We want all the fun our night time venues can bring, and most people enjoy them responsibly. But I think it’s time that the businesses involved, for example, contribute to the clean-up of broken glass and food on the street. So this is something I’m asking Gloucester City Council to consider carefully.”

The Late Night Levy has been taken up by seven local authorities so far, and was amended by the government in January to encourage more local authorities to consider implementing the levy in their area.

The Levy allows the council to raise a contribution from late-opening alcohol suppliers towards policing the night-time economy. It can apply to specific geographical locations, and the authorities will be required to publish information about how the funds are spent. The police will receive at least 70% of the net levy revenue and the local authority can retain up to 30% to fund other services.

PRESS RELEASE: 107 MPs call for swift government support for Tidal Lagoons

107 MPs have signed a letter to Business, Energy and Industrial Strategy Secretary of State Greg Clark calling for the government to respond to the recommendations of the Hendry Review on Tidal Lagoons, and in particular Charles Hendry’s call for a pathfinder Tidal Lagoon, as soon as possible.

Chair of the All Party Group for Marine Energy and Tidal Lagoons Richard Graham MP said:

“Former Energy Minister Charles Hendry started his Review as a sceptic and ended as an enthusiast. He was very clear in urging the government to give the green light for a pathfinder in Swansea – the world’s first ever tidal lagoon – and then see whether the experience justified going ahead with much larger future lagoons.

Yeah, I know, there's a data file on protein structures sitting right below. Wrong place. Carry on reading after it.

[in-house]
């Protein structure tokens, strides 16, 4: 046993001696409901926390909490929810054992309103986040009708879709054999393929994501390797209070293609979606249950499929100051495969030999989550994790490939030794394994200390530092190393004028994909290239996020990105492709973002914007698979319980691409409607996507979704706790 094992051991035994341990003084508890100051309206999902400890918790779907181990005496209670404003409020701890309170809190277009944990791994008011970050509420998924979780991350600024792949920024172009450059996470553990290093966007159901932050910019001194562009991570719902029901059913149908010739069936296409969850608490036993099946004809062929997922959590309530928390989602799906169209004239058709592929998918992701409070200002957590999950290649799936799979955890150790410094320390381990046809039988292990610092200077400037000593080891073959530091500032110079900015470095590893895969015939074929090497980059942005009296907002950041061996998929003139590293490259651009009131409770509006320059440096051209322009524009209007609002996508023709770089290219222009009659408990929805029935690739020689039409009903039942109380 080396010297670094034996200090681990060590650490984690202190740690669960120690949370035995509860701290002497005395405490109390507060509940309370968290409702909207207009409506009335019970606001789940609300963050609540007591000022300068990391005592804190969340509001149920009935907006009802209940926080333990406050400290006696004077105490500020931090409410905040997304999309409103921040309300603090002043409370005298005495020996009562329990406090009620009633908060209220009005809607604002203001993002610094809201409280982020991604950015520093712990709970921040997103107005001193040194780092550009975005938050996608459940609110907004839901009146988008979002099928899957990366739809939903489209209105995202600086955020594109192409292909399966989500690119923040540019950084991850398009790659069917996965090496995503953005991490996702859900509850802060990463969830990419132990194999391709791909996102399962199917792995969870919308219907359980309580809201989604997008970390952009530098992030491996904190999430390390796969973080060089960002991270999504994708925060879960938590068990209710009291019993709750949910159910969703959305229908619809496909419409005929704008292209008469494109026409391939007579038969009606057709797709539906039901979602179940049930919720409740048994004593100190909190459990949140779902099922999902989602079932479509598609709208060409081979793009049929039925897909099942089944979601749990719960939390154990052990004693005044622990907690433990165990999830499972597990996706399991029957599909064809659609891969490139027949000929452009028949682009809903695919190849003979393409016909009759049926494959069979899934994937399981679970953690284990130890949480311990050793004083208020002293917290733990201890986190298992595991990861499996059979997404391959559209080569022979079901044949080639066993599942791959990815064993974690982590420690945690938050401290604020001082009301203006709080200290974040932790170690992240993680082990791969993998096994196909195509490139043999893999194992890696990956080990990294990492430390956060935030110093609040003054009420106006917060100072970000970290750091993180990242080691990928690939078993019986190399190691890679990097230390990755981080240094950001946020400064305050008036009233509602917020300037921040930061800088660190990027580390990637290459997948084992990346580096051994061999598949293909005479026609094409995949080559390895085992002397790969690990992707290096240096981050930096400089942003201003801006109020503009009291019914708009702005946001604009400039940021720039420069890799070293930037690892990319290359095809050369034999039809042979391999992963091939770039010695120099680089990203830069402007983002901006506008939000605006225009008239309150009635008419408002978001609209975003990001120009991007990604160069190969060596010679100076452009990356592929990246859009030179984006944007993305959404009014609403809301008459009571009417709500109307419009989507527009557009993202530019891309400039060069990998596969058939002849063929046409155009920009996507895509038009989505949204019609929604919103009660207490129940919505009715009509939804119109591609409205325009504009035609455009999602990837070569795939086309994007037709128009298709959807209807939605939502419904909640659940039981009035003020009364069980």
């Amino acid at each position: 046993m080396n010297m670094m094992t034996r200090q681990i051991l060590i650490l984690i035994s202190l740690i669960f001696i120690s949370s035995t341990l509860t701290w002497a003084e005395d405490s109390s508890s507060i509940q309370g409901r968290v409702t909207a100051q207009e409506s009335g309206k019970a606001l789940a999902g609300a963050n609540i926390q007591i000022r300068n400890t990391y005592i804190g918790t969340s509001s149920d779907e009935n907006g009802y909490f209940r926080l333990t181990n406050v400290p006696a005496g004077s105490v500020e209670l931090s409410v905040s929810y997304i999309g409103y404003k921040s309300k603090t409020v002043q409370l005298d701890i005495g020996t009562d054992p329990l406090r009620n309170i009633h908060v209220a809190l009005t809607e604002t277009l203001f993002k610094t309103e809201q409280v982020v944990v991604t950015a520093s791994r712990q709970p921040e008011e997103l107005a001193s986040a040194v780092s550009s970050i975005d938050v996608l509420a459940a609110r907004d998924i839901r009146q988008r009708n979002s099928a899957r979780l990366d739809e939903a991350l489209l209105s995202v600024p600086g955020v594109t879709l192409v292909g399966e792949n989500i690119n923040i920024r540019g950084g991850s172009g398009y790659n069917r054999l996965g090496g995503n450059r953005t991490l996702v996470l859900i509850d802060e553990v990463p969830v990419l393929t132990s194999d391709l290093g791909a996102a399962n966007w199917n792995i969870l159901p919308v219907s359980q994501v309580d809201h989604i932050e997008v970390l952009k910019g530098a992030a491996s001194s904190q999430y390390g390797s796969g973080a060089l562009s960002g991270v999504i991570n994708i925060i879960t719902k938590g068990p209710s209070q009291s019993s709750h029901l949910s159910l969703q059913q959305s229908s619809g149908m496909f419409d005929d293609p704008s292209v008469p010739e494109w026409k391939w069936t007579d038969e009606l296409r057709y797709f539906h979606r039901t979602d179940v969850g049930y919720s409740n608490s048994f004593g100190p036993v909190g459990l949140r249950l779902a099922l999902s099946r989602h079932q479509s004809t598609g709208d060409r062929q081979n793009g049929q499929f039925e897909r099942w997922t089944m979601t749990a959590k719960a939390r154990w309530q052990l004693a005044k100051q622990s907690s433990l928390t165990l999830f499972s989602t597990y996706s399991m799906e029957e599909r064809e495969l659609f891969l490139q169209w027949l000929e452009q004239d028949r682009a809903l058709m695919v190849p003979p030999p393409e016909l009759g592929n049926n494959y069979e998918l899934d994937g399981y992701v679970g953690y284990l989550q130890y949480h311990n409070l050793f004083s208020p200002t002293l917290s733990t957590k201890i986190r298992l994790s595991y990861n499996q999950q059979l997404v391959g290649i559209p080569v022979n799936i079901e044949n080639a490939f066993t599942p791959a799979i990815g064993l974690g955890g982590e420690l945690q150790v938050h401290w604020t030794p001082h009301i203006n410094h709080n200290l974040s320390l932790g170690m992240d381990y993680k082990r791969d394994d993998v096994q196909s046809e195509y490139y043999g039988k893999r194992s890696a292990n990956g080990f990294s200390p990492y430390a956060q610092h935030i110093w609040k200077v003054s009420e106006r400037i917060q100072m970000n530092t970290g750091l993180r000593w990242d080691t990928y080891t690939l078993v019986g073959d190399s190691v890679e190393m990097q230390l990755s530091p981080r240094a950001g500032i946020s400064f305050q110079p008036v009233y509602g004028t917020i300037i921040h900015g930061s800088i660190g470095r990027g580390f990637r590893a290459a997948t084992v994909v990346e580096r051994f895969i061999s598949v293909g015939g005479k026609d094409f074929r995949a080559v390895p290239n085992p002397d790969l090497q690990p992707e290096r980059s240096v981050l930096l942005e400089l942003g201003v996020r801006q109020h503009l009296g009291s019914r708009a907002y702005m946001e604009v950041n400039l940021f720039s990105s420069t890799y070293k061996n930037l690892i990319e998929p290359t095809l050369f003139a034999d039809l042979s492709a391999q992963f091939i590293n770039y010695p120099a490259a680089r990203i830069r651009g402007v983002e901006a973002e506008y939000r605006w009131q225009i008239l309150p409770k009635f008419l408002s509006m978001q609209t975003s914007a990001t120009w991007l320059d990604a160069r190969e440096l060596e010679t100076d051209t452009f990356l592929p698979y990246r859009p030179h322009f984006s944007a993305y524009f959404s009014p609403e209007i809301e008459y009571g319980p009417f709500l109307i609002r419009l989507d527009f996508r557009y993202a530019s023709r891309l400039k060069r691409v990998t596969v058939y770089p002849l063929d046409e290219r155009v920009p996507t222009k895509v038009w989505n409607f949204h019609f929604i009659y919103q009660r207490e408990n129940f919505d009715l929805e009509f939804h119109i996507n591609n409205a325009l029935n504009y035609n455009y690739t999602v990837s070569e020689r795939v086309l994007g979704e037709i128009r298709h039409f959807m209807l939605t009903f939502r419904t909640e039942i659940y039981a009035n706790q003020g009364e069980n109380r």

There is a large amount of support in Parliament for this and many of us believe that tidal lagoons meet the aims of the government’s new industrial strategy. Clearly the BusinessSecretary and the Chancellor will want to be sure the pathfinder is affordable in the context of delivering secure, domestic, low carbon and diversified sources of energy. Our letter is to urge the government not to delay in responding positively to the recommendations and getting the financial talks for the pathfinder under way.”

Notes to editors

Richard Graham MP will be available for interviews on the 14th of February and the morning of the 15th of February. Please contact Megan Trethewey for details: 020 7219 2299.

The Rt Hon Charles Hendry presented his Independent Review on Tidal Lagoons to the Secretary of State before Christmas, and has since released it to the public.

The report concluded that tidal lagoons could make a ‘strong contribution to UK energy security’, based on an analysis of security, carbonisation, affordability and economic gain. It added that Tidal Lagoons would create a ‘lifeline’ to UK companies including some in the
steel industry, and offer a ‘significant economic opportunity for Wales and the UK more generally’.

The Review proposed the construction of a ‘pathfinder’ lagoon at Swansea Bay to start as soon as negotiations with the companies involved have been finalised.

Minister for Industry and Energy Jesse Norman MP has stated that “there will be no dragging of heels” in the government’s response to the review.

The Hendry Review final report can be found here.